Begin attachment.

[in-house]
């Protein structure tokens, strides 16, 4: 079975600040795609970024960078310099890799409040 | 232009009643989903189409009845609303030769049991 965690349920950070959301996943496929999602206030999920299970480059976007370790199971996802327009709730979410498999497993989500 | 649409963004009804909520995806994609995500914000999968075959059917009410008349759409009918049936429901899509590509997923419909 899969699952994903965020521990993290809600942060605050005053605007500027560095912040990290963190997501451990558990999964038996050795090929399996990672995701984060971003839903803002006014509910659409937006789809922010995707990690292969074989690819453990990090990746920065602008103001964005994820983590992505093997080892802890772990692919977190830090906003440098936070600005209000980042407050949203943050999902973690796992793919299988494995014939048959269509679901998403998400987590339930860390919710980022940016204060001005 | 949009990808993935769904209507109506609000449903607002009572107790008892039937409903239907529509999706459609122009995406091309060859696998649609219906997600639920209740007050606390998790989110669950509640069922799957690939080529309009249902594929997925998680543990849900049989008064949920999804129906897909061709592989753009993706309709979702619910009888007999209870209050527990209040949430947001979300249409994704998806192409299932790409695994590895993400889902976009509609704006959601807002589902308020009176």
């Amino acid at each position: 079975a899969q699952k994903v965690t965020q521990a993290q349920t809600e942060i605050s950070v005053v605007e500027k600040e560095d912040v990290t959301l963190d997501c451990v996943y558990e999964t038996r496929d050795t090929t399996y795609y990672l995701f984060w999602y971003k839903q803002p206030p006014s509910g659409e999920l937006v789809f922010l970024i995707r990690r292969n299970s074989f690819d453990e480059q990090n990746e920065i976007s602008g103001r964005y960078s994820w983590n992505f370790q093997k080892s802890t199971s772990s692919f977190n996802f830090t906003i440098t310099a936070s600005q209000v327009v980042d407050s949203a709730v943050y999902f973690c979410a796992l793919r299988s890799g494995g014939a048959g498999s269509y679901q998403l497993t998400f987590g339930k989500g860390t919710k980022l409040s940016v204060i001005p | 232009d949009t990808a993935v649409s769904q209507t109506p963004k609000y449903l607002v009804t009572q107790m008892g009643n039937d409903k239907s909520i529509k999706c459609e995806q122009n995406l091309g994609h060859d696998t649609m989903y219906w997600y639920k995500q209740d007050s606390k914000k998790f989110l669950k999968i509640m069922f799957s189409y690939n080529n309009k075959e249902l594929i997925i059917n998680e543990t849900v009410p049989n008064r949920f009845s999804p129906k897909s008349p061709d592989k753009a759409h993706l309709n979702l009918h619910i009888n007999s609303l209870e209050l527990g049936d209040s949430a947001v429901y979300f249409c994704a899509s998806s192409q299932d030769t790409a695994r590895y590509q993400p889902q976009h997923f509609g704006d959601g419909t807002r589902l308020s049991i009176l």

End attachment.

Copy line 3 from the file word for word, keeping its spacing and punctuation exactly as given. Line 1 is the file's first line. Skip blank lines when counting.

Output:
């Amino acid at each position: 079975a899969q699952k994903v965690t965020q521990a993290q349920t809600e942060i605050s950070v005053v605007e500027k600040e560095d912040v990290t959301l963190d997501c451990v996943y558990e999964t038996r496929d050795t090929t399996y795609y990672l995701f984060w999602y971003k839903q803002p206030p006014s509910g659409e999920l937006v789809f922010l970024i995707r990690r292969n299970s074989f690819d453990e480059q990090n990746e920065i976007s602008g103001r964005y960078s994820w983590n992505f370790q093997k080892s802890t199971s772990s692919f977190n996802f830090t906003i440098t310099a936070s600005q209000v327009v980042d407050s949203a709730v943050y999902f973690c979410a796992l793919r299988s890799g494995g014939a048959g498999s269509y679901q998403l497993t998400f987590g339930k989500g860390t919710k980022l409040s940016v204060i001005p | 232009d949009t990808a993935v649409s769904q209507t109506p963004k609000y449903l607002v009804t009572q107790m008892g009643n039937d409903k239907s909520i529509k999706c459609e995806q122009n995406l091309g994609h060859d696998t649609m989903y219906w997600y639920k995500q209740d007050s606390k914000k998790f989110l669950k999968i509640m069922f799957s189409y690939n080529n309009k075959e249902l594929i997925i059917n998680e543990t849900v009410p049989n008064r949920f009845s999804p129906k897909s008349p061709d592989k753009a759409h993706l309709n979702l009918h619910i009888n007999s609303l209870e209050l527990g049936d209040s949430a947001v429901y979300f249409c994704a899509s998806s192409q299932d030769t790409a695994r590895y590509q993400p889902q976009h997923f509609g704006d959601g419909t807002r589902l308020s049991i009176l």